“Transitioning from a high-carbon economy to a decarbonized economy, renewable energy is the core energy source that defines corporate competency and sustainability. Global corporates worldwide are showing leadership by announcing and committing to their RE100 goals, and moreover, requiring suppliers to do so as well. However, many Korean companies are experiencing hardships when procuring due to the natural circumstance in Korea, along with obstacles that could be solved policy-wise. The government should help Korean companies stay competitive in the market by solving such obstacles throughout the whole stages from renewable energy generation, supply, to usage.” said Jong-O Lee, Director of Korea Sustainability Investing Forum.

The Localised Policy Messages are:

  1. Create a policy environment with a fair and transparent power market structure to enable renewables to compete on an equal footing to fossil fuels.
    1. Shift pricing to ensure it reflects the true cost of renewable energy production.
    2. Strengthen independence and sustainability considerations within the electricity systems operator.
  2. Increase the renewable energy target and implement stable policy frameworks to accelerate corporate uptake of renewable electricity.
    1. Increase renewable energy target in line with 2050 Carbon Neutrality Goal.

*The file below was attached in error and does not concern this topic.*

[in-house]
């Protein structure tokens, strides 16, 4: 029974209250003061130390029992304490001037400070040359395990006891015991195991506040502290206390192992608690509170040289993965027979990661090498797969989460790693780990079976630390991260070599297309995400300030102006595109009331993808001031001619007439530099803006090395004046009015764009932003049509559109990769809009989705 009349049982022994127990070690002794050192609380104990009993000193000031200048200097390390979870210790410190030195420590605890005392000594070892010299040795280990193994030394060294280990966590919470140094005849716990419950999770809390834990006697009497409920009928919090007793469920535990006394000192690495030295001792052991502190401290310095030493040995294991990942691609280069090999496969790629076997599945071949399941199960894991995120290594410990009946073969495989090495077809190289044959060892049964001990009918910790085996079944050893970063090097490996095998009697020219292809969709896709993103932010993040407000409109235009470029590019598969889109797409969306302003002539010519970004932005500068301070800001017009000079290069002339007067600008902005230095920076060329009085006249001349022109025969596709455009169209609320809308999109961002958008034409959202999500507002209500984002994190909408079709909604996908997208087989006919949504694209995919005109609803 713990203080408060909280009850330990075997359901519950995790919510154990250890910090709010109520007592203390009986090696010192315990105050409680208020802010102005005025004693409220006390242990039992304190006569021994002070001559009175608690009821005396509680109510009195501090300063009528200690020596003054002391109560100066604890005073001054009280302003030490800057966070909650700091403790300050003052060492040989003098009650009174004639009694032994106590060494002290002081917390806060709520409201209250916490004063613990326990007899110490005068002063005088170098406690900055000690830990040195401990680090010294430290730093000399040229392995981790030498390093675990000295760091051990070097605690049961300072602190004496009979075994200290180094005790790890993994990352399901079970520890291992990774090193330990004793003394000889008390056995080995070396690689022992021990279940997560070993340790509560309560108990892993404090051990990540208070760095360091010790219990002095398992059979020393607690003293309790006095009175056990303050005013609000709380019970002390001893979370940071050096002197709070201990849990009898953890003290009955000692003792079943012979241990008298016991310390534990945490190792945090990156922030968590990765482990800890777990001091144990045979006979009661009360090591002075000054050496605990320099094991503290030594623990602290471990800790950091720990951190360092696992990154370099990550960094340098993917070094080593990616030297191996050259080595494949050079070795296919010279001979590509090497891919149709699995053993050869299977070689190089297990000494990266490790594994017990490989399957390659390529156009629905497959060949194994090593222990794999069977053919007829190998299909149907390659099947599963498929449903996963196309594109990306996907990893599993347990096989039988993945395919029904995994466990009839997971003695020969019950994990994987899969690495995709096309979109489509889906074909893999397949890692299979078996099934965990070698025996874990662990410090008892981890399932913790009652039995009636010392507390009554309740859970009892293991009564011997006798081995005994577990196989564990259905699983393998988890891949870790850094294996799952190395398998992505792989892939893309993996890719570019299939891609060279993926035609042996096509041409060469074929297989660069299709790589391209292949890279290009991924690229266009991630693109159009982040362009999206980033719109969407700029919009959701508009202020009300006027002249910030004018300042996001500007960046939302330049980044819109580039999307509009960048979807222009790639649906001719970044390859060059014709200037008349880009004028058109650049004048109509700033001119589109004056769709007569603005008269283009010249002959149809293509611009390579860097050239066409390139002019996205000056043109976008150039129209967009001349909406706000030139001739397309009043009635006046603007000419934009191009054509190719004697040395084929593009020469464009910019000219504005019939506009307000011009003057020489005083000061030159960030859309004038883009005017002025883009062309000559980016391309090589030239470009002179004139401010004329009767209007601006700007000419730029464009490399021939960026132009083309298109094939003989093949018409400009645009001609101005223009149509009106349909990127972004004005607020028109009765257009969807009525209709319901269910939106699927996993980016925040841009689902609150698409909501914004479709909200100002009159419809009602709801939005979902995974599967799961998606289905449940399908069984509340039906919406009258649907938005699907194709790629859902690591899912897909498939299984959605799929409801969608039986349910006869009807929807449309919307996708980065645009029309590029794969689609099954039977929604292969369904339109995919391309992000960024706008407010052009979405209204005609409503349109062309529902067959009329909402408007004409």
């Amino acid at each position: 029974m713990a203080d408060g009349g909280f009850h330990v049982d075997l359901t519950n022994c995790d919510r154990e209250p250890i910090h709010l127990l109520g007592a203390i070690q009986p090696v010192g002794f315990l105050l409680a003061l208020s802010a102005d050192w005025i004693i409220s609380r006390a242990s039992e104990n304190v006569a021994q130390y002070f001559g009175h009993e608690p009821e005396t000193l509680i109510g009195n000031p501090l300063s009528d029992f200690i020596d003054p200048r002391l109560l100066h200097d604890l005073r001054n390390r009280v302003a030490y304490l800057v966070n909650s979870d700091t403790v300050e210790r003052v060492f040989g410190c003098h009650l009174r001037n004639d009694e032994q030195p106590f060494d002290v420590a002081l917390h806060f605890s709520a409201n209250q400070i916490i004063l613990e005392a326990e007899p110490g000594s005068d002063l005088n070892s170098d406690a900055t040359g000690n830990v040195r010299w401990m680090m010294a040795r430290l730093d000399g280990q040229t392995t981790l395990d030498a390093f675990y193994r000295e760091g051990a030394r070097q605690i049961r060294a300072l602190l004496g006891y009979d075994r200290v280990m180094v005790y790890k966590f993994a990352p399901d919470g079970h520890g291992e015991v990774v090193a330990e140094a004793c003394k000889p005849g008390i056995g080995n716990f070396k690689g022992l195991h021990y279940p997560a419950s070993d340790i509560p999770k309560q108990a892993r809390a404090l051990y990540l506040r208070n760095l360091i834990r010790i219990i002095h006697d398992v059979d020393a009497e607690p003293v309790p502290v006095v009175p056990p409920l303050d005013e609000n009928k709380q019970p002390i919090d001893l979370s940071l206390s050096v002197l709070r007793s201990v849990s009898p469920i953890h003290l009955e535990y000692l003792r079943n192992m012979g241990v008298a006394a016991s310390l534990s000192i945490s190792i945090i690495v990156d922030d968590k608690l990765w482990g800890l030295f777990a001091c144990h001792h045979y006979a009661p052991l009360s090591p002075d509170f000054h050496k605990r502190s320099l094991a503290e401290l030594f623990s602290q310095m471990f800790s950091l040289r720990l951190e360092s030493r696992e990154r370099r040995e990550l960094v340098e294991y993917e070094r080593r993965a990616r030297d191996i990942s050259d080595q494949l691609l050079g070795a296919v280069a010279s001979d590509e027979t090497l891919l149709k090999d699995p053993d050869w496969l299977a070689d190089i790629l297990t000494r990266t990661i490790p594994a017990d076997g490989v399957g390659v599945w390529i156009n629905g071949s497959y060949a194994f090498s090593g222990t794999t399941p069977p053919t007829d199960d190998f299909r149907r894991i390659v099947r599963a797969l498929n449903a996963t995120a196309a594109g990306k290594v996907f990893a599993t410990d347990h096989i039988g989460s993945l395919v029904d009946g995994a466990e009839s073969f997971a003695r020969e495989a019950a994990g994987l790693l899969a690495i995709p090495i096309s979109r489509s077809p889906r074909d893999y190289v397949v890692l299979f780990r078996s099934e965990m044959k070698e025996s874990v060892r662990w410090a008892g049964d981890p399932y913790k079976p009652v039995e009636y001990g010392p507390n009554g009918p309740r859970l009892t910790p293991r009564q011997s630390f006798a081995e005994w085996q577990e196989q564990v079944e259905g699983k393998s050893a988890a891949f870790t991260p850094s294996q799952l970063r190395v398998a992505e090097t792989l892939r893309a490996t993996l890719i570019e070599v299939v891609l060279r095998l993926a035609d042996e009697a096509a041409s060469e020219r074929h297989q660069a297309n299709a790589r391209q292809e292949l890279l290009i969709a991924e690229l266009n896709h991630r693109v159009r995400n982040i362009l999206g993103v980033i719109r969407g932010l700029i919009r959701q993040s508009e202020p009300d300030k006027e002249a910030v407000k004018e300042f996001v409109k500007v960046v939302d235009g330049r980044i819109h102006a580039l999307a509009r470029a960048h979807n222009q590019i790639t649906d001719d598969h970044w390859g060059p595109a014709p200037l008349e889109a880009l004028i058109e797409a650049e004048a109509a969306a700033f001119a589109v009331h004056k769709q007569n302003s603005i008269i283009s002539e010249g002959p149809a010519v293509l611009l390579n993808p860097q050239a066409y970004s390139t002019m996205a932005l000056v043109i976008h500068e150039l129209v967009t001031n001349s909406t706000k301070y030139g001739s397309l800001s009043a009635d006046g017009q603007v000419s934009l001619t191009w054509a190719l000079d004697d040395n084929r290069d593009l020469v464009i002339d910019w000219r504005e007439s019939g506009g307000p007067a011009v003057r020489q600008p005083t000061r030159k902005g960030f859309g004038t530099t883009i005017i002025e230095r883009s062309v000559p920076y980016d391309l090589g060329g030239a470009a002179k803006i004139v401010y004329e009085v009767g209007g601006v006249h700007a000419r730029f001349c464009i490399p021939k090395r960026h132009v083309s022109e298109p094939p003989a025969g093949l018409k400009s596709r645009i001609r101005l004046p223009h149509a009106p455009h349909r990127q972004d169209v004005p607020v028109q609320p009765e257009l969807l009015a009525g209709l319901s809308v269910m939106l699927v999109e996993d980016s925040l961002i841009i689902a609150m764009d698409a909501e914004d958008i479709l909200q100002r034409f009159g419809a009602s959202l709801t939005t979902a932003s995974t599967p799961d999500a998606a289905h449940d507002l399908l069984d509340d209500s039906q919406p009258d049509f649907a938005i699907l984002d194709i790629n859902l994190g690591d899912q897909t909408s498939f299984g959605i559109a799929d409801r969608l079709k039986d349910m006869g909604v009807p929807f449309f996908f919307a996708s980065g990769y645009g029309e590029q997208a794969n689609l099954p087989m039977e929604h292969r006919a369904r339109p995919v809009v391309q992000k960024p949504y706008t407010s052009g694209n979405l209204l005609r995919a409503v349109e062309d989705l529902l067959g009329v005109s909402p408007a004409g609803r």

2. Include wording around the expansion of Power Purchase Agreements (PPAs) in any government roadmaps.
  3. Remove obstacles to improve accessibility of Power Purchase Agreements for corporates.
    1. Ensure network usage fee and incidental costs are fair and transparent.
    2. Remove unfair contractual obligations.
    3. Simplify negotiation procedures and provide clear guidelines to support corporates through the procurement process.
  4. Enhance grid flexibility and fairness for renewable electricity generators to scale the domestic supply of renewable electricity.
    1. Ensure equal grid access and fair compensation for renewable electricity generators.
    2. Promote investment in systems that increase grid flexibility to allow renewables to rapidly scale up.
  5. Improve the renewables investment environment for on-site and off-site PPAs.
    1. Streamline siting and permitting rules.
    2. Improve cost effectiveness of investment.
    3. Provide clarity around incidental costs associated with on-site and off-site PPAs.
  6. Enhance transparency, sustainability and additionality of renewable electricity certificates and tracking systems.
    1. Differentiate between different renewable sources of power under Green Premiums in advance of auctions.
    2. Improve the use of Green Premium proceeds towards additional renewable capacity.
    3. Increase frequency of Green Premium auctions
    4. Embed sustainability measures attached to biomass for Green Premiums and RECS

In November 2022, RE100 wrote to President Yoon, urging him and his government to take swift, decisive action on renewable electricity. RE100 recognises the steps that successive governments have already made to increase renewable electricity procurement, including through the introductions of PPAs. More must be done however to ensure greater access to renewables.